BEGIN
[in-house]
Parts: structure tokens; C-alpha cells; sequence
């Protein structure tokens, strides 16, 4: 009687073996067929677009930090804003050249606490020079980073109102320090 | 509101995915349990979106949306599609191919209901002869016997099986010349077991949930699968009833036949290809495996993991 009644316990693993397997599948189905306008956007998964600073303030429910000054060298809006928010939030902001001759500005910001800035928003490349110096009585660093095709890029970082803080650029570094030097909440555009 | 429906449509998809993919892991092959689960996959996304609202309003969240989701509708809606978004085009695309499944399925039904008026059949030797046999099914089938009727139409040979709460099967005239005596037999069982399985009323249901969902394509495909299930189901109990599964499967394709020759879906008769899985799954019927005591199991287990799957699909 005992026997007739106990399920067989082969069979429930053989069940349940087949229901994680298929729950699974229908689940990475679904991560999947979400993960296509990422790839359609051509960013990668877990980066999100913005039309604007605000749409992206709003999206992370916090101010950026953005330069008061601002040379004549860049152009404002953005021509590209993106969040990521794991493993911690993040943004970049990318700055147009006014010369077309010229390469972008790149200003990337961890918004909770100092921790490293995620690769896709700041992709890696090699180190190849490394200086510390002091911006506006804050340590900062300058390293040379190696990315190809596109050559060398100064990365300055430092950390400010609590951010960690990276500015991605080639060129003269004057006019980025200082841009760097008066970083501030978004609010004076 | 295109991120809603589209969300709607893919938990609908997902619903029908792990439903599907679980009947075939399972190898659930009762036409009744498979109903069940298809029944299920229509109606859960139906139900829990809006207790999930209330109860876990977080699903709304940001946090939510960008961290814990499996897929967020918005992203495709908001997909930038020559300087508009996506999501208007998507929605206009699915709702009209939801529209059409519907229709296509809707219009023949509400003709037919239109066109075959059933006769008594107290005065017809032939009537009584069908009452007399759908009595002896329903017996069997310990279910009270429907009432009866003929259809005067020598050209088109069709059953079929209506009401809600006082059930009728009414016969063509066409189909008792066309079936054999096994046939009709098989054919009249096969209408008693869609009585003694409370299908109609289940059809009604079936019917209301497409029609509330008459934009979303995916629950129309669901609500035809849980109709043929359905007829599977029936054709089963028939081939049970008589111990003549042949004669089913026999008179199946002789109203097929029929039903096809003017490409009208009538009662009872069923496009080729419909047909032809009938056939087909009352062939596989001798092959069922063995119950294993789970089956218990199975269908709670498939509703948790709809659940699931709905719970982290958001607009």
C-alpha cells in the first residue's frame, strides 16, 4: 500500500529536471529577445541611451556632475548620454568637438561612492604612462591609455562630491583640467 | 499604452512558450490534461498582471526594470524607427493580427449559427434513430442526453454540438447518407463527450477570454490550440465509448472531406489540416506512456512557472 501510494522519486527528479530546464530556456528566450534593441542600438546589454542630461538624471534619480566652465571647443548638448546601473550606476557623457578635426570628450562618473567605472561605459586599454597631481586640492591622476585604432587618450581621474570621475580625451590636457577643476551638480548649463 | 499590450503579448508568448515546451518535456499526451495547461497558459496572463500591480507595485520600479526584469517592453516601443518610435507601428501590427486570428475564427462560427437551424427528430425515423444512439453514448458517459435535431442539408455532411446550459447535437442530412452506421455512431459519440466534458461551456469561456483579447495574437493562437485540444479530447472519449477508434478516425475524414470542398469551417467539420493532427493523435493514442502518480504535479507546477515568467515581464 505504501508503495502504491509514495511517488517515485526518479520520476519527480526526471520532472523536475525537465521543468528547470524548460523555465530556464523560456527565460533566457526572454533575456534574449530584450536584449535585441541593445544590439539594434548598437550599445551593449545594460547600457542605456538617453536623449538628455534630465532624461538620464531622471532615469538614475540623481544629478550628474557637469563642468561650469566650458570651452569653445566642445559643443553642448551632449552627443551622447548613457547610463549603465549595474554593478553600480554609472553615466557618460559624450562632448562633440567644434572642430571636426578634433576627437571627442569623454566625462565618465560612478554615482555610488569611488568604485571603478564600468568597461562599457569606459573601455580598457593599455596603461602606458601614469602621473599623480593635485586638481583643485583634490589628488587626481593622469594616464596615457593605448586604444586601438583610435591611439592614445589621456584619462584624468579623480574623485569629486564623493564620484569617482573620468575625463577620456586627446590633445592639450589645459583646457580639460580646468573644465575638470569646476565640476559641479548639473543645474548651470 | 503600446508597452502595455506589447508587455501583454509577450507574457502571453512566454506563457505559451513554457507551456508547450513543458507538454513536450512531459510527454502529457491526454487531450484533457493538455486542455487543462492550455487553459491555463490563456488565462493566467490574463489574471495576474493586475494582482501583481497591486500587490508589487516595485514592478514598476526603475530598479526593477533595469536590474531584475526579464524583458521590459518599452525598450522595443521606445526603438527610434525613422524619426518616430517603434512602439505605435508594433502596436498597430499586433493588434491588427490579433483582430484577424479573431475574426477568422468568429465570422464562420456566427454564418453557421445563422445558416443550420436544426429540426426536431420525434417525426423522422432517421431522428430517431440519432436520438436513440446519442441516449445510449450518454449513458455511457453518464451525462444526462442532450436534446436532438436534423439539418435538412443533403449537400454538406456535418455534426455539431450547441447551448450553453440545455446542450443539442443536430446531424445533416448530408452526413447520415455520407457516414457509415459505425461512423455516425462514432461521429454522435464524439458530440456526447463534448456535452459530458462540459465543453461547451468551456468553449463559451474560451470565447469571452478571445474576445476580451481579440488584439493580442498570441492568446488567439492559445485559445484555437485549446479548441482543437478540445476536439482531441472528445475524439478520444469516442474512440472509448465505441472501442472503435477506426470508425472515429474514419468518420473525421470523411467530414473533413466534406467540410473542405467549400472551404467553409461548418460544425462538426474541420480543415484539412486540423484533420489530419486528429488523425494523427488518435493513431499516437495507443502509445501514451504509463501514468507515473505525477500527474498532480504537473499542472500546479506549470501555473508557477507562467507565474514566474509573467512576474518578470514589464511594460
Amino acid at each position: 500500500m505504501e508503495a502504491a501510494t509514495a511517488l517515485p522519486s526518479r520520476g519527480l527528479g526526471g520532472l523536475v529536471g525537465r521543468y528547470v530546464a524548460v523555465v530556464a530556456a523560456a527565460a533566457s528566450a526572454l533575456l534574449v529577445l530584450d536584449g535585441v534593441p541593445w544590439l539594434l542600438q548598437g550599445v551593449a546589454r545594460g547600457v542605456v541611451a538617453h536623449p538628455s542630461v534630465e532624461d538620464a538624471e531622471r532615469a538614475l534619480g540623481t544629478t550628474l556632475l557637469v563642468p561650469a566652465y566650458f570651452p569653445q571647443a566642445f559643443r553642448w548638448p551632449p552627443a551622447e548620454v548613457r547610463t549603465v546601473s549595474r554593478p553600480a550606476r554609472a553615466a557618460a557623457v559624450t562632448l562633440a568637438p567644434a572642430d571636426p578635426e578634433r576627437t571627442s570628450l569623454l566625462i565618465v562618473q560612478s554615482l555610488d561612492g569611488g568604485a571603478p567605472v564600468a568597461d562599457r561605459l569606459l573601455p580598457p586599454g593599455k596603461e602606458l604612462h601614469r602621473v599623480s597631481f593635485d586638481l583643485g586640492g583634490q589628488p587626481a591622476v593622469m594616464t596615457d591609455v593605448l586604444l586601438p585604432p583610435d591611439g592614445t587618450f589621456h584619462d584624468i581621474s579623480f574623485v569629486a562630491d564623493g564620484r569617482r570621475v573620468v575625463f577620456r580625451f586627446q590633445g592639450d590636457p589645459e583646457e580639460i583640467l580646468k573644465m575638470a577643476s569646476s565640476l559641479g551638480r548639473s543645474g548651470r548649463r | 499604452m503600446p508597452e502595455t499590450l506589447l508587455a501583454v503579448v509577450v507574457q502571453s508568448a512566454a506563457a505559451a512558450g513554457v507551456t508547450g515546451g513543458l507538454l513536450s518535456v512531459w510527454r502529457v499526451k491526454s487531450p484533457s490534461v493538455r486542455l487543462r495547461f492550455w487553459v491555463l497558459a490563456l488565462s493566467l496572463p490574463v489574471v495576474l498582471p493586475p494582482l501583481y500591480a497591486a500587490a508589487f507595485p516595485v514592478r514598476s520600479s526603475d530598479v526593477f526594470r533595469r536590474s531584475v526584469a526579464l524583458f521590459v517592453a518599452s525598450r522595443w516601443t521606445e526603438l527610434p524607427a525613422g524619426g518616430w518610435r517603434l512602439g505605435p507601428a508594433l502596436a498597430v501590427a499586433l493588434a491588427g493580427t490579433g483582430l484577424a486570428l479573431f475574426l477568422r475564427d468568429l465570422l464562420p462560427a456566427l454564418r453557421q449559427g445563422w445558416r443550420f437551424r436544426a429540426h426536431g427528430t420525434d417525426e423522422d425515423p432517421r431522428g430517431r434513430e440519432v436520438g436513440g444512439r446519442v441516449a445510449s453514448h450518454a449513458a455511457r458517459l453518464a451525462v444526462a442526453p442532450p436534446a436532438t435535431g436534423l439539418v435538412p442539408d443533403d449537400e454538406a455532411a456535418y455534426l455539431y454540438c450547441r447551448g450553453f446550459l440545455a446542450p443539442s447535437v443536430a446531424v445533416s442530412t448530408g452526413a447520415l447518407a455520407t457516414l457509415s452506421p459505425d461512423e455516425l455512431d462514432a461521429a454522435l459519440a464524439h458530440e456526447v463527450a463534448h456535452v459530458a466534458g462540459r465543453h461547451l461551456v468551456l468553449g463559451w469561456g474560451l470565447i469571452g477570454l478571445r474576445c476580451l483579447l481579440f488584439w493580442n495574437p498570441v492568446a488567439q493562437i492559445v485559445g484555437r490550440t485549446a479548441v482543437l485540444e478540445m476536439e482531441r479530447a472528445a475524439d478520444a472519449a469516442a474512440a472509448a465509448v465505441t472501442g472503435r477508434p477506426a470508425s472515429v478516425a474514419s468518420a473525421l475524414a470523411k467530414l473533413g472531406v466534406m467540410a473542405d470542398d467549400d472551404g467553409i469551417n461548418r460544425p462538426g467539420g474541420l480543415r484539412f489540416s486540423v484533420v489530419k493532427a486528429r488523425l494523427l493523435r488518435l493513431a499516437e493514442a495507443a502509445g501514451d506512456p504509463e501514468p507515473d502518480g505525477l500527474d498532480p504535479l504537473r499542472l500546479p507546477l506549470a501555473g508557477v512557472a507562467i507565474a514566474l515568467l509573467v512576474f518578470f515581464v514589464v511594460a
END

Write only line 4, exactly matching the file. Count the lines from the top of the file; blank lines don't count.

C-alpha cells in the first residue's frame, strides 16, 4: 500500500529536471529577445541611451556632475548620454568637438561612492604612462591609455562630491583640467 | 499604452512558450490534461498582471526594470524607427493580427449559427434513430442526453454540438447518407463527450477570454490550440465509448472531406489540416506512456512557472 501510494522519486527528479530546464530556456528566450534593441542600438546589454542630461538624471534619480566652465571647443548638448546601473550606476557623457578635426570628450562618473567605472561605459586599454597631481586640492591622476585604432587618450581621474570621475580625451590636457577643476551638480548649463 | 499590450503579448508568448515546451518535456499526451495547461497558459496572463500591480507595485520600479526584469517592453516601443518610435507601428501590427486570428475564427462560427437551424427528430425515423444512439453514448458517459435535431442539408455532411446550459447535437442530412452506421455512431459519440466534458461551456469561456483579447495574437493562437485540444479530447472519449477508434478516425475524414470542398469551417467539420493532427493523435493514442502518480504535479507546477515568467515581464 505504501508503495502504491509514495511517488517515485526518479520520476519527480526526471520532472523536475525537465521543468528547470524548460523555465530556464523560456527565460533566457526572454533575456534574449530584450536584449535585441541593445544590439539594434548598437550599445551593449545594460547600457542605456538617453536623449538628455534630465532624461538620464531622471532615469538614475540623481544629478550628474557637469563642468561650469566650458570651452569653445566642445559643443553642448551632449552627443551622447548613457547610463549603465549595474554593478553600480554609472553615466557618460559624450562632448562633440567644434572642430571636426578634433576627437571627442569623454566625462565618465560612478554615482555610488569611488568604485571603478564600468568597461562599457569606459573601455580598457593599455596603461602606458601614469602621473599623480593635485586638481583643485583634490589628488587626481593622469594616464596615457593605448586604444586601438583610435591611439592614445589621456584619462584624468579623480574623485569629486564623493564620484569617482573620468575625463577620456586627446590633445592639450589645459583646457580639460580646468573644465575638470569646476565640476559641479548639473543645474548651470 | 503600446508597452502595455506589447508587455501583454509577450507574457502571453512566454506563457505559451513554457507551456508547450513543458507538454513536450512531459510527454502529457491526454487531450484533457493538455486542455487543462492550455487553459491555463490563456488565462493566467490574463489574471495576474493586475494582482501583481497591486500587490508589487516595485514592478514598476526603475530598479526593477533595469536590474531584475526579464524583458521590459518599452525598450522595443521606445526603438527610434525613422524619426518616430517603434512602439505605435508594433502596436498597430499586433493588434491588427490579433483582430484577424479573431475574426477568422468568429465570422464562420456566427454564418453557421445563422445558416443550420436544426429540426426536431420525434417525426423522422432517421431522428430517431440519432436520438436513440446519442441516449445510449450518454449513458455511457453518464451525462444526462442532450436534446436532438436534423439539418435538412443533403449537400454538406456535418455534426455539431450547441447551448450553453440545455446542450443539442443536430446531424445533416448530408452526413447520415455520407457516414457509415459505425461512423455516425462514432461521429454522435464524439458530440456526447463534448456535452459530458462540459465543453461547451468551456468553449463559451474560451470565447469571452478571445474576445476580451481579440488584439493580442498570441492568446488567439492559445485559445484555437485549446479548441482543437478540445476536439482531441472528445475524439478520444469516442474512440472509448465505441472501442472503435477506426470508425472515429474514419468518420473525421470523411467530414473533413466534406467540410473542405467549400472551404467553409461548418460544425462538426474541420480543415484539412486540423484533420489530419486528429488523425494523427488518435493513431499516437495507443502509445501514451504509463501514468507515473505525477500527474498532480504537473499542472500546479506549470501555473508557477507562467507565474514566474509573467512576474518578470514589464511594460